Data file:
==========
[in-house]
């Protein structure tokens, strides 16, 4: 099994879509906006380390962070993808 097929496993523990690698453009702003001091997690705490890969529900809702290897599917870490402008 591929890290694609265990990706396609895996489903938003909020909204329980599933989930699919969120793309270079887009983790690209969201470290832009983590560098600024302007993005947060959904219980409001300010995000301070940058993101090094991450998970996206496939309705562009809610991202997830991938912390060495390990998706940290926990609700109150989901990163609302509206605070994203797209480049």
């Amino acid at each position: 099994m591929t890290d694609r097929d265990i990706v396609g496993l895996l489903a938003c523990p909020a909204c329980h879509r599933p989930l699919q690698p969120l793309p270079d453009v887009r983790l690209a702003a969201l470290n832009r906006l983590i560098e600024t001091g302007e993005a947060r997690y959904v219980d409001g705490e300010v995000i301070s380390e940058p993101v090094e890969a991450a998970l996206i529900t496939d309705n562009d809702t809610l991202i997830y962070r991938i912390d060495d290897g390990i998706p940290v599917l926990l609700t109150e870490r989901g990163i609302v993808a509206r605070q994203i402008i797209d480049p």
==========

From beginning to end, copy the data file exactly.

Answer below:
[in-house]
């Protein structure tokens, strides 16, 4: 099994879509906006380390962070993808 097929496993523990690698453009702003001091997690705490890969529900809702290897599917870490402008 591929890290694609265990990706396609895996489903938003909020909204329980599933989930699919969120793309270079887009983790690209969201470290832009983590560098600024302007993005947060959904219980409001300010995000301070940058993101090094991450998970996206496939309705562009809610991202997830991938912390060495390990998706940290926990609700109150989901990163609302509206605070994203797209480049």
């Amino acid at each position: 099994m591929t890290d694609r097929d265990i990706v396609g496993l895996l489903a938003c523990p909020a909204c329980h879509r599933p989930l699919q690698p969120l793309p270079d453009v887009r983790l690209a702003a969201l470290n832009r906006l983590i560098e600024t001091g302007e993005a947060r997690y959904v219980d409001g705490e300010v995000i301070s380390e940058p993101v090094e890969a991450a998970l996206i529900t496939d309705n562009d809702t809610l991202i997830y962070r991938i912390d060495d290897g390990i998706p940290v599917l926990l609700t109150e870490r989901g990163i609302v993808a509206r605070q994203i402008i797209d480049p």